The Tudor Society

Janet Douglas, Lady Glamis (c.1504 – 1537)

On 17th July 1537, Janet Douglas, Lady Glamis, was burned to death on the castle hill at Edinburgh after being found guilty of two counts of treason. She had been charged with plotting King James V of Scotland's death (by poison) and assisting and corresponding with her brothers, Sir George Douglas and Archibald Douglas, 6th Earl of Angus.

So who was Janet Douglas, and what led to her brutal death?

janet Douglas was the daughter of the Scottish nobleman, George Douglas, Master of Angus, and his wife, Elizabeth Drummond. Janet was born c. 1504 and her father died at the Battle of Flodden on 9th September 1513. Janet's siblings included Archibald Douglas, 6th Earl of Angus, who married Margaret Tudor, widow of James IV, and Sir George Douglas of Pittendriech. Janet married John Lyon, 6th Lord Glamis, when she was about sixteen years of age, in 1520. The couple had four children before Lyon died in 1528. Janet married her second husband, Archibald Campbell of Skipness, younger son of Archibald Campbell, 2nd Earl of Argyll by July 1532. The marriage was childless.

James V became King of Scotland on 9th September 1513, following his father's death at the Battle of Flodden; he was just one year old. His mother, Margaret Tudor, sister of King Henry VIII, married Archibald Douglas, Janet's brother, in August 1514, making Archibald the young king's stepfather. According to Janet Douglas's biographer, C. A. McGladdery, by 1528, the king had come to hate his stepfather, who had been acting as his guardian, and a proclamation was issued stating that Angus was not allowed to come within 7 miles of the king. This breakdown in the relationship between king and stepfather had a knock-on effect for the whole Douglas family and in late 1528 and early 1529, Janet was summoned before Parliament accused of treason for witchcraft and supporting her brothers. Janet was let off the hook at that time, being granted licence to go on a pilgrimage overseas. However, Janet was still in Scotland in the winter of 1529/1530 because she took legal action against John Lyon of Knockany, and by early 1532 she was being implicated in the death of her husband, Lord Glamis, who, some said, died of poisoning.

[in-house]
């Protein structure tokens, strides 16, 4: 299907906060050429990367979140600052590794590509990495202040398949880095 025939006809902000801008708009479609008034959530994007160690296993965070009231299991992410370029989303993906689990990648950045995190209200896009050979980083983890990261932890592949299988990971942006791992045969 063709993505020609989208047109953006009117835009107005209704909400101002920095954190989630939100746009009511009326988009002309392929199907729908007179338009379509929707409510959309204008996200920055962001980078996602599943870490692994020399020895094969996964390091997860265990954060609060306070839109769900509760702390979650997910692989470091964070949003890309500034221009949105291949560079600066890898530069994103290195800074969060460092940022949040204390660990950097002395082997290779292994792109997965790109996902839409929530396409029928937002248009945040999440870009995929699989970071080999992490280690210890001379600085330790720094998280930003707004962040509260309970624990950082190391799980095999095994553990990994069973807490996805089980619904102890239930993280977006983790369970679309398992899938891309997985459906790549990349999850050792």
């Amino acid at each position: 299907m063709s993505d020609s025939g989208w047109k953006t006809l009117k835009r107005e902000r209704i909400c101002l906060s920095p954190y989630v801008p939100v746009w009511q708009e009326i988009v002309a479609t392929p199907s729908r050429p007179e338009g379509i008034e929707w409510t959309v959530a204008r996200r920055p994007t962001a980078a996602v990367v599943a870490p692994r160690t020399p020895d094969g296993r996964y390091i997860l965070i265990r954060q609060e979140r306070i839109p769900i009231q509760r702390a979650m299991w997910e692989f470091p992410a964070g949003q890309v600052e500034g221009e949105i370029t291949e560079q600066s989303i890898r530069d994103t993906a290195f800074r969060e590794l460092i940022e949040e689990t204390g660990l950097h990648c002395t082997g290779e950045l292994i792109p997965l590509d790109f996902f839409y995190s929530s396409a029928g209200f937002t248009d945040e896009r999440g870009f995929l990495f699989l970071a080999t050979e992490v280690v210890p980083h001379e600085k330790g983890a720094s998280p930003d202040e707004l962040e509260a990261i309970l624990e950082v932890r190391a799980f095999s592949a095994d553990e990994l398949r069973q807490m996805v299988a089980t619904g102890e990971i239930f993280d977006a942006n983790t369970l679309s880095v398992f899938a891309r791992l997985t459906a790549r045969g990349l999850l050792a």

The case against Janet was dropped but in June 1537, her son, John Lyon, 7th Lord Glamis, was taken to Edinburgh Castle as a ward and on 17th July 1537 Janet was convicted of plotting to poison King James V and assisting and corresponding with her brothers. She was condemned to death and executed on the same day. On 18th July 1537, Janet's husband, Campbell, died after breaking his neck in an escape attempt from imprisonment in Edinburgh Castle. Janet's son, the 7th Lord Glamis, was found guilty of concealing his mother's plot to kill the king but his death sentence was commuted to imprisonment.

As C. A. McGladdery points out, it is difficult to see how Janet could have been in a position to poison the king when she does not seem to have attended court and "The real motive behind the king's pursuit of the case against Janet Douglas is far more likely to have been implicit in the second part of the charge, the assistance she had allegedly given to her brothers." However, her execution was "an unmistakable message not only to the Douglases but also to any other potential rebels".

Notes and Sources

Picture: Edinburgh Castle Esplanade, © Copyright kim traynor and licensed for reuse under

  • McGladdery, C. (2004, September 23). Douglas, Janet, Lady Glamis (c. 1504–1537), noblewoman. Oxford Dictionary of National Biography.

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Janet Douglas, Lady Glamis (c.1504 – 1537)